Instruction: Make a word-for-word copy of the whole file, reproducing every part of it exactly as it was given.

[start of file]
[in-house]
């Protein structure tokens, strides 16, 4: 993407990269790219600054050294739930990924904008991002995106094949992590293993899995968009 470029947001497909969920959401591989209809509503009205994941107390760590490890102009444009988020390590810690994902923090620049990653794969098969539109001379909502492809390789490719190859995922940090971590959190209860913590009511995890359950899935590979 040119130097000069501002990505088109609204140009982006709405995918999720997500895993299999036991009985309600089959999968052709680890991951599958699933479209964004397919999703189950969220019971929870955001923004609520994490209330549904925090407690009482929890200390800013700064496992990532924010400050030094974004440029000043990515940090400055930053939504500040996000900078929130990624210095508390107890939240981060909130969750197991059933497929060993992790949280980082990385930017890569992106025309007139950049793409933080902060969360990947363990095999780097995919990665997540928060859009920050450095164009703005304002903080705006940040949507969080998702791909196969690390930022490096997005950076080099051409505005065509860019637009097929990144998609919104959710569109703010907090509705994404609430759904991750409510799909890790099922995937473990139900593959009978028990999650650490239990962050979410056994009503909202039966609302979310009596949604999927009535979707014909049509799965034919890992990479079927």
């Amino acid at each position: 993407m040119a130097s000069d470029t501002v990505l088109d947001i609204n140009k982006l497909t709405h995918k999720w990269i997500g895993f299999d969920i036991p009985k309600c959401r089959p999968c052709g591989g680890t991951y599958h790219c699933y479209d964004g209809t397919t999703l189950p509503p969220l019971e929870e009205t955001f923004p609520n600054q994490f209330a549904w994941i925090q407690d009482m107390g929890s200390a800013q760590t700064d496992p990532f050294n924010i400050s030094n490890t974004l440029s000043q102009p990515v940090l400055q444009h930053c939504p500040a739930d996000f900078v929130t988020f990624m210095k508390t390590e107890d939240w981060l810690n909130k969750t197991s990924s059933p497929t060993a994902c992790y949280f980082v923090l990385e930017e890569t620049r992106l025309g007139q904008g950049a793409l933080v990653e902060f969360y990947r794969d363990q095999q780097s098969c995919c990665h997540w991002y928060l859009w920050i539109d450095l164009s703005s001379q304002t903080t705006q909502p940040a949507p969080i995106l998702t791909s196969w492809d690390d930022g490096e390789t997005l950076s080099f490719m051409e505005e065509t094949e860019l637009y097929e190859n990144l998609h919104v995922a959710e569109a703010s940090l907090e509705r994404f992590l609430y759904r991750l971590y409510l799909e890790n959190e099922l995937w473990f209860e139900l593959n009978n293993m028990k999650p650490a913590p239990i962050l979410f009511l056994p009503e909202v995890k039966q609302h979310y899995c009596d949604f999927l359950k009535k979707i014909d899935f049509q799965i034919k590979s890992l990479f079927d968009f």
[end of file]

[in-house]
């Protein structure tokens, strides 16, 4: 993407990269790219600054050294739930990924904008991002995106094949992590293993899995968009 470029947001497909969920959401591989209809509503009205994941107390760590490890102009444009988020390590810690994902923090620049990653794969098969539109001379909502492809390789490719190859995922940090971590959190209860913590009511995890359950899935590979 040119130097000069501002990505088109609204140009982006709405995918999720997500895993299999036991009985309600089959999968052709680890991951599958699933479209964004397919999703189950969220019971929870955001923004609520994490209330549904925090407690009482929890200390800013700064496992990532924010400050030094974004440029000043990515940090400055930053939504500040996000900078929130990624210095508390107890939240981060909130969750197991059933497929060993992790949280980082990385930017890569992106025309007139950049793409933080902060969360990947363990095999780097995919990665997540928060859009920050450095164009703005304002903080705006940040949507969080998702791909196969690390930022490096997005950076080099051409505005065509860019637009097929990144998609919104959710569109703010907090509705994404609430759904991750409510799909890790099922995937473990139900593959009978028990999650650490239990962050979410056994009503909202039966609302979310009596949604999927009535979707014909049509799965034919890992990479079927």
């Amino acid at each position: 993407m040119a130097s000069d470029t501002v990505l088109d947001i609204n140009k982006l497909t709405h995918k999720w990269i997500g895993f299999d969920i036991p009985k309600c959401r089959p999968c052709g591989g680890t991951y599958h790219c699933y479209d964004g209809t397919t999703l189950p509503p969220l019971e929870e009205t955001f923004p609520n600054q994490f209330a549904w994941i925090q407690d009482m107390g929890s200390a800013q760590t700064d496992p990532f050294n924010i400050s030094n490890t974004l440029s000043q102009p990515v940090l400055q444009h930053c939504p500040a739930d996000f900078v929130t988020f990624m210095k508390t390590e107890d939240w981060l810690n909130k969750t197991s990924s059933p497929t060993a994902c992790y949280f980082v923090l990385e930017e890569t620049r992106l025309g007139q904008g950049a793409l933080v990653e902060f969360y990947r794969d363990q095999q780097s098969c995919c990665h997540w991002y928060l859009w920050i539109d450095l164009s703005s001379q304002t903080t705006q909502p940040a949507p969080i995106l998702t791909s196969w492809d690390d930022g490096e390789t997005l950076s080099f490719m051409e505005e065509t094949e860019l637009y097929e190859n990144l998609h919104v995922a959710e569109a703010s940090l907090e509705r994404f992590l609430y759904r991750l971590y409510l799909e890790n959190e099922l995937w473990f209860e139900l593959n009978n293993m028990k999650p650490a913590p239990i962050l979410f009511l056994p009503e909202v995890k039966q609302h979310y899995c009596d949604f999927l359950k009535k979707i014909d899935f049509q799965i034919k590979s890992l990479f079927d968009f």